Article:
Construction Scheme Women Celebrates One Year

A training and work experience programme designed to entice women back into the workforce and into the construction industry has completed its first year of operation.

From its inception in 2008 to July 2011, the ‘Women into Construction’ programme, run by BeOnsite and supported by CITB-ConstructionSkills, the Industry Training Board, and the Sector Skills Council, trained 248 women on the Olympic Park site. Many of the participants, aged 18-60 and of 14 different ethnicities, were long-term unemployed from surrounding Olympic host boroughs.

“I’m delighted that CITB-ConstructionSkills has supported the ‘Women into Construction’ project,” said Judy Lowe, deputy chairman of CITB-ConstructionSkills and chair of the Construction industry Leadership Forum for Fairness, Inclusion, and Respect (FIR). It is truly inspirational, and for many of the women we heard from at the event, it has turned out to be a life-changing experience.

“However, it is not just women who have benefited. Programs like this one offer a fantastic opportunity for the construction industry to increase the number of women working on construction sites, which remains a challenge for the industry. A little more than 1% of on-site employees are female, which needs to change sooner rather than later. We’ve been working hard to even the playing field and encourage more women to consider a career in construction. A more diverse and representative workforce, both on and off site, will strengthen the construction industry’s skill base and position it to compete internationally.”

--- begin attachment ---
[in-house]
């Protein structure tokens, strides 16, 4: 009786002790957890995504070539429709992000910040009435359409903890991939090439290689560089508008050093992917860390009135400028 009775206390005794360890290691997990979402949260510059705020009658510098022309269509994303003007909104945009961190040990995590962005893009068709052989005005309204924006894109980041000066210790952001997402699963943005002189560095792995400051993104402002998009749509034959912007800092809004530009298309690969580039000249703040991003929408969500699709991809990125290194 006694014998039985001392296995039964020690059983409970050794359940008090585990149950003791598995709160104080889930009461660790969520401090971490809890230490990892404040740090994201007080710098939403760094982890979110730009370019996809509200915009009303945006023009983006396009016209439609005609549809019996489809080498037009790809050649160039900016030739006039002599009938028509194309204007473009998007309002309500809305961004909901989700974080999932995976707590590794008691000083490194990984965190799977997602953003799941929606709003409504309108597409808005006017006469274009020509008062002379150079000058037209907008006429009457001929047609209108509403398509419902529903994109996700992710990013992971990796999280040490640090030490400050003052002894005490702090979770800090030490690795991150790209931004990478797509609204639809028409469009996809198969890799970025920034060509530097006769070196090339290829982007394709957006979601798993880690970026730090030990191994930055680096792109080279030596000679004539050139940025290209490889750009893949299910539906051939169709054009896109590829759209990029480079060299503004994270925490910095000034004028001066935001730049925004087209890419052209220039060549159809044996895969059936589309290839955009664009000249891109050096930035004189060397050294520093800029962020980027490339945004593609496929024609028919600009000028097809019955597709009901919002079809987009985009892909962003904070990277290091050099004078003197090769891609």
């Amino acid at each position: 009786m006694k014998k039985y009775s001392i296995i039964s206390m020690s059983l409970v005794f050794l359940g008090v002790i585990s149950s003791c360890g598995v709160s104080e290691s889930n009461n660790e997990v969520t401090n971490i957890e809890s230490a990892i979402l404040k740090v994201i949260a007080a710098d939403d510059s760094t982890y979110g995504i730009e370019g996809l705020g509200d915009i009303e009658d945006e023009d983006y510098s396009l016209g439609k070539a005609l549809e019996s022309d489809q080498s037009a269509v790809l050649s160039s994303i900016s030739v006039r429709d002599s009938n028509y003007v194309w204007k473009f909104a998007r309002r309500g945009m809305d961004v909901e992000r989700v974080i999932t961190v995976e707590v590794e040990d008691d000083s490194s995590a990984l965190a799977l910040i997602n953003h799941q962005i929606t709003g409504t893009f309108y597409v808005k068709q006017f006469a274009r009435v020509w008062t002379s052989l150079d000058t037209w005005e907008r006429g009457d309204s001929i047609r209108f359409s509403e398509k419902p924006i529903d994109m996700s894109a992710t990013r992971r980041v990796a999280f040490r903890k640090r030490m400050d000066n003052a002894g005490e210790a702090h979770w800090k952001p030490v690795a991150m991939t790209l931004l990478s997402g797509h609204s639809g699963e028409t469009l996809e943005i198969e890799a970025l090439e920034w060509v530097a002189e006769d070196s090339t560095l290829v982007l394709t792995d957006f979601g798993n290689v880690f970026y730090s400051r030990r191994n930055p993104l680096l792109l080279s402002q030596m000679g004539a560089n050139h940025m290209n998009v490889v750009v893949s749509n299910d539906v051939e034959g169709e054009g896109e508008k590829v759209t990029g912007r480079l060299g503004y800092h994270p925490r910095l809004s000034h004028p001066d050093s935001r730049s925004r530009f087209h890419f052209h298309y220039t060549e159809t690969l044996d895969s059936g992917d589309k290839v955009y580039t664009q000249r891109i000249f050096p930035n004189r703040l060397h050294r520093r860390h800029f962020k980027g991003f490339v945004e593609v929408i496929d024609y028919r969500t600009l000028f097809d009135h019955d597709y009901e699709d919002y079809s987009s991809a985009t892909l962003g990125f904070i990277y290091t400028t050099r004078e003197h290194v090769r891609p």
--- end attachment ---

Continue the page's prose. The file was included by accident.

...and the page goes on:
Since leaving the Olympic Park in August 2011, the project has expanded across London, training a total of 155 women, with one trainee even qualifying as a JCB driver on day release while serving a prison sentence.

The Olympic Delivery Authority initiated the programme in response to the low number of women on site at the Olympic Park, and it was supported by 14 of the major site contractors, who provided work experience opportunities for the women. It was able to double the number of women working on the Olympic site, and the scheme has so far secured permanent positions for 49 women and work placements for 45 others.

The program’s accomplishments were recognised at an evening event held at Lend Lease’s Regent’s Place headquarters in central London. The event was intended to celebrate and recognise the accomplishments of many of the women nearing the end of the Olympic construction phase.

CITB-ConstructionSkills chose Lend Lease’s not-for-profit company BeOnsite to lead this flagship scheme, building on its success at the Olympic Park.

“The ‘Women into Construction’ scheme has been a great success,” said Kath Moore, project manager for Women into Construction. “Half of the initial cohort has gone on to secure permanent employment in the industry.” Schemes like this one contribute to the development of a diverse workforce in the UK construction industry, with women coming from a variety of backgrounds and circumstances.”

“Apprenticeships are critical to boosting skills in East London,” said Andrew Altman, CEO of the London Legacy Development Corporation. They will be a vital link for locals to access up to 8,000 job opportunities on the Queen Elizabeth Olympic Park over the next 20 years.”

“We’re collaborating with fantastic projects like Women in Construction to help people get ready for jobs on the Park.” It is yet another example of how legacy plans are more advanced than those of any previous Olympic host city.”

Last Updated on December 30, 2021


Author: Indra Gupta

Indra is an in-house writer with a love of Newcastle United and all things sustainable.

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